LABOUR IN BRIGHTON: Harman finds way out of minimum wage trap

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The Independent Online
The threat of a damaging conference split over a national minimum wage evaporated when constituency delegates agreed not to push a minimum figure of pounds 4.15 an hour to a vote, writes Stephen Goodwin.

Setting the rate would be the task of a low pay commission, in consultation with trade unions and employers, following a Labour election victory.

Welcoming the decision of Edinburgh Central not to press the figure, Harriet Harman, Labour's employment spokeswoman, said the minimum wage had moved on from being a symbol to become practical policy. "There was a clear spirit of unity and agreement that what we have done is toughen up our policy ready for government," she said.

The party is to set up a preparatory group to study wage floors in other countries, consult, and ensure a mechanism is in place to implement the policy as soon as the commission has decided on a rate.

Moving the pounds 4.15 composite motion, Jane Saren, of Edinburgh Central, said the pounds 8,000 a year it added up to "pales into insignificance beside the telephone number salaries of the chiefs of the privatised utilities". Setting a figure would be a commitment to the difference a Labour government would make, Ms Saren said.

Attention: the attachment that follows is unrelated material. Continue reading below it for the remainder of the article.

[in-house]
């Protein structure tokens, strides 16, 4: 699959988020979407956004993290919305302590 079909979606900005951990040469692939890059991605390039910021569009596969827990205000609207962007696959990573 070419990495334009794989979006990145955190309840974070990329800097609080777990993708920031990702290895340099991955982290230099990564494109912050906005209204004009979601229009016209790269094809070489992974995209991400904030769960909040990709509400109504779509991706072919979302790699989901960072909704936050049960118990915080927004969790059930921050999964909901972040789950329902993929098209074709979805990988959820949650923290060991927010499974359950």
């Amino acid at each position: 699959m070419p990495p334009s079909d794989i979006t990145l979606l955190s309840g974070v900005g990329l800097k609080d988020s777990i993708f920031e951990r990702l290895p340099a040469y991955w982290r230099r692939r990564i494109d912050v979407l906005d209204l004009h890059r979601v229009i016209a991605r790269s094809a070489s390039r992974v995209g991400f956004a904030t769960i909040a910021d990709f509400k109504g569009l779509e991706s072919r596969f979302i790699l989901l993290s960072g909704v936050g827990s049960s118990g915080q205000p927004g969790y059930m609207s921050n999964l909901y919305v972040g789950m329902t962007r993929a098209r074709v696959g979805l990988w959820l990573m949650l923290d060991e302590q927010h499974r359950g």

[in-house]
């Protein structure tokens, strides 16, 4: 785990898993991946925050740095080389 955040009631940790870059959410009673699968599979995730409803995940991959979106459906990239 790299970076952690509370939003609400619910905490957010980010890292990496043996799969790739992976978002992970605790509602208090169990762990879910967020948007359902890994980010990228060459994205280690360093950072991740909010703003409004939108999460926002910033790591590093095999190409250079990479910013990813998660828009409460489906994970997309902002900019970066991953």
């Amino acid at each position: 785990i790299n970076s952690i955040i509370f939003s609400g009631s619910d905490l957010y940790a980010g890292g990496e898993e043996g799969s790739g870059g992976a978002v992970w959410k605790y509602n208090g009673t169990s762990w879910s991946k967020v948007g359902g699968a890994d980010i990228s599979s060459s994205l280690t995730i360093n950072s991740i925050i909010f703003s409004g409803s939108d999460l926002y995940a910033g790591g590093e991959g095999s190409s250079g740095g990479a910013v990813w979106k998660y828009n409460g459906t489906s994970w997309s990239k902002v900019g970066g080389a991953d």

However, after persuasive speeches from Ms Harman and delegates, she agreed to remit the motion. Ms Harman promised Labour would legislate for a minimum wage but said the conference could not both have genuine consultation and set a figure. "The Tory message of a low paid job or no job is a message of despair and we totally reject it. Our goals are full employment and an end to poverty pay. With Labour, they will go hand in hand."

After campaigning for pounds 4 an hour at the TUC conference last month, Bill Morris, general secretary of the TGWU, repeated his call for a minimum wage but did not mention the controversial figure.

Garfield Davies, leader of the shopworkers' union USDAW, warned that the Conservatives would exploit any sign of division. "Never forget that everything we dream of depends on winning the next election."

But Kumar Sandy, of Welwyn and Hatfield, criticised the "do not disturb" message of Labour image-makers.

"If we don't name our figure, how can we ever convince traditional voters that there is any substancebehind the rhetoric?" he said.

In another positive move for the party leadership, the conference rejected a motion calling for the renationalisation of the water, gas, electricity and telephone industries.

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